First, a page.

Ash trees feature often in Celtic Mythology, most often associated with fire, masculinity, strength, healing, balance, and rebirth.
Ash trees often symbolise Strength due to their deep, strong roots and their hard flexible wood, which is highly valued for construction. Ash trees can grow to over 40m (130ft) tall and often stand alone, due to the amount of space their extensive root system needs.
Ash wood is highly flammable and is often associated with Fire. In Celtic traditions, Ash wood is burnt at the festival of Beltane, on the first day of Summer. The burning of Ash trees offered protection for the crops and cattle during the summer, and symbolised rebirth, change, and growth.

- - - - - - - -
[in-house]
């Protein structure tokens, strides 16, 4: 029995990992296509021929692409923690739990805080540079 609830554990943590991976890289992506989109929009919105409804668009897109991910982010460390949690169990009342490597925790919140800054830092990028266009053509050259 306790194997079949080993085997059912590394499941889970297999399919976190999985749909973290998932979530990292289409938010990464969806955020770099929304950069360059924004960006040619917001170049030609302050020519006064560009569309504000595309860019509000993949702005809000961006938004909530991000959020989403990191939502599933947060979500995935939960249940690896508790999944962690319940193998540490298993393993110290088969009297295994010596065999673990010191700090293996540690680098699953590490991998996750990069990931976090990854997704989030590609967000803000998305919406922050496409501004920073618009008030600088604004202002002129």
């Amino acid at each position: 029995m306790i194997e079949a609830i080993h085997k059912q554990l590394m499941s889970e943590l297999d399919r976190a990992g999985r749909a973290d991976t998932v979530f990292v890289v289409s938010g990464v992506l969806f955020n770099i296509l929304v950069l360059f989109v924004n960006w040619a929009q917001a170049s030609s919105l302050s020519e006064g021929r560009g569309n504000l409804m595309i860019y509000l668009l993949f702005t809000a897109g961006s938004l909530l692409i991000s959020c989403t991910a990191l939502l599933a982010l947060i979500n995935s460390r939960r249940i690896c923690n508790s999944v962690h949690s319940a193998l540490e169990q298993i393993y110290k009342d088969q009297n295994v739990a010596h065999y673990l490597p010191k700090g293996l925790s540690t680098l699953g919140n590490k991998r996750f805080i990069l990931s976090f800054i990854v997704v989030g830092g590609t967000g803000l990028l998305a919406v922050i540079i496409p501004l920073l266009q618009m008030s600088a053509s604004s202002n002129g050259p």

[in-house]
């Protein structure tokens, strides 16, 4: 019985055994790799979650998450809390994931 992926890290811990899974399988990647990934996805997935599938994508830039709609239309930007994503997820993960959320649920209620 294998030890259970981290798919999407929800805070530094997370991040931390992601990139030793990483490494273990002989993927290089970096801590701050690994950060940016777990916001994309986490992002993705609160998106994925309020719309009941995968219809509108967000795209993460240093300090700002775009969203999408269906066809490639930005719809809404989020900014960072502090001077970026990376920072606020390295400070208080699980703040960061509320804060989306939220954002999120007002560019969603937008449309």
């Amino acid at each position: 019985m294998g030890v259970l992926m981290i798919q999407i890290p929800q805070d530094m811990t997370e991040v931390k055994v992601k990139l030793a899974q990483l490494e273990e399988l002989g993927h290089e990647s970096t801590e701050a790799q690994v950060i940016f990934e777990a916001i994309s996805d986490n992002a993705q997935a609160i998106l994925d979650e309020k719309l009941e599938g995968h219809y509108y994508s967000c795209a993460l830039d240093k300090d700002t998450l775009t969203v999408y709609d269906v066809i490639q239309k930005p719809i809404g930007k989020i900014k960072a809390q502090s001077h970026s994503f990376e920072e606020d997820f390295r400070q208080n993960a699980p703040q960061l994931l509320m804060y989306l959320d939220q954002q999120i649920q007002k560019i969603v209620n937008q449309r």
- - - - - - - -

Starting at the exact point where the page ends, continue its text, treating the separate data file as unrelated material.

In the Autumn, the Ash takes on a deep orange colour, further lending to the associations with fire.
New life rising from the ashes is a common theme across several European mythologies, including Greek and Norse mythologies. In Norse mythology, the Ash tree is also associated with fire, and it was said that from root to leaf, the Ash tree stretched from the depths of hell to the gates of heaven.
In some Druidic creation myths, Man was formed from Ash, and women from Rowan. For this reason Ash is often associated with Masculinity.
Ash trees are dioecious, which means that unusually, the male and female flowers grow on separate trees, or even on separate branches of the same tree. Ash is commonly seen as a symbol for balance.
This is also the case with Willow and Holly, both of whom were also revered in Celtic Mythology.
Ash tree in the Ogham Alphabet:
The Gaelic name for Ash is Nin, and it lends its name to the Ogham Celtic alphabet as the letter for N.
Ash Tree Celtic Jewelry:
Many people choose to wear Ash Tree jewelry specifically for the associations with strength and new life. Whether or not the Ash is your Celtic Birth Tree, you may still wish to wear a piece celebrating the sacred Ash.